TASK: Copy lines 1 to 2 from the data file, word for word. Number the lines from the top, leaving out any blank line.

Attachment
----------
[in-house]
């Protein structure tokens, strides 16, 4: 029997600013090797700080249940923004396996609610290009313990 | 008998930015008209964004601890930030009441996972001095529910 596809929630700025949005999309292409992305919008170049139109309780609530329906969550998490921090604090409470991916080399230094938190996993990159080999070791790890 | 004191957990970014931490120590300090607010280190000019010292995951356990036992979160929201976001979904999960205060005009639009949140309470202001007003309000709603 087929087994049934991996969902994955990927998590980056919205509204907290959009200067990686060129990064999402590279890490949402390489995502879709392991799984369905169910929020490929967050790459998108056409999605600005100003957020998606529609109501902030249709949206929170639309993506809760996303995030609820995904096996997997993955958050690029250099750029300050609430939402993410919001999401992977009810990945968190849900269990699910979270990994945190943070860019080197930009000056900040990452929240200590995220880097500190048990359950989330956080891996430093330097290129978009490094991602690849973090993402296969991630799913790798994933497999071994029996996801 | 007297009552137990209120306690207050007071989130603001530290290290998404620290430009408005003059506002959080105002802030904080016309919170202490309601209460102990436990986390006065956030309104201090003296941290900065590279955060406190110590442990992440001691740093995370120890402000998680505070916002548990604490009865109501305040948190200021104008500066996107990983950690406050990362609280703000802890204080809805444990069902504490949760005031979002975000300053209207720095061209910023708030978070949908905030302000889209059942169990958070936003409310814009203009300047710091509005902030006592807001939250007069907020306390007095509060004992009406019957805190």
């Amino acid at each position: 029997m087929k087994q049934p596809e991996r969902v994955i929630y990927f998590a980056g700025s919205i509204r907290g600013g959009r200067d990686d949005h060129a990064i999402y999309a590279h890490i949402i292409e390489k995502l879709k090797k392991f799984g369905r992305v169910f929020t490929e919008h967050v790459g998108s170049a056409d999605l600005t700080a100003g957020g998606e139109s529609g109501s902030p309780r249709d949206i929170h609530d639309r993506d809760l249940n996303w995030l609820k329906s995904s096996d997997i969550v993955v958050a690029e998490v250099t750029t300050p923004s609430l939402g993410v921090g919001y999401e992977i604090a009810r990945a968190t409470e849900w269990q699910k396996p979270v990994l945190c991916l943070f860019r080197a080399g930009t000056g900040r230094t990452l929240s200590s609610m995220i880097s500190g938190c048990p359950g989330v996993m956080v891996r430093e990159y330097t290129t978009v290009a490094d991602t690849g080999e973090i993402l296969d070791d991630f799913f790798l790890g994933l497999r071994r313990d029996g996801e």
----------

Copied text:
[in-house]
């Protein structure tokens, strides 16, 4: 029997600013090797700080249940923004396996609610290009313990 | 008998930015008209964004601890930030009441996972001095529910 596809929630700025949005999309292409992305919008170049139109309780609530329906969550998490921090604090409470991916080399230094938190996993990159080999070791790890 | 004191957990970014931490120590300090607010280190000019010292995951356990036992979160929201976001979904999960205060005009639009949140309470202001007003309000709603 087929087994049934991996969902994955990927998590980056919205509204907290959009200067990686060129990064999402590279890490949402390489995502879709392991799984369905169910929020490929967050790459998108056409999605600005100003957020998606529609109501902030249709949206929170639309993506809760996303995030609820995904096996997997993955958050690029250099750029300050609430939402993410919001999401992977009810990945968190849900269990699910979270990994945190943070860019080197930009000056900040990452929240200590995220880097500190048990359950989330956080891996430093330097290129978009490094991602690849973090993402296969991630799913790798994933497999071994029996996801 | 007297009552137990209120306690207050007071989130603001530290290290998404620290430009408005003059506002959080105002802030904080016309919170202490309601209460102990436990986390006065956030309104201090003296941290900065590279955060406190110590442990992440001691740093995370120890402000998680505070916002548990604490009865109501305040948190200021104008500066996107990983950690406050990362609280703000802890204080809805444990069902504490949760005031979002975000300053209207720095061209910023708030978070949908905030302000889209059942169990958070936003409310814009203009300047710091509005902030006592807001939250007069907020306390007095509060004992009406019957805190």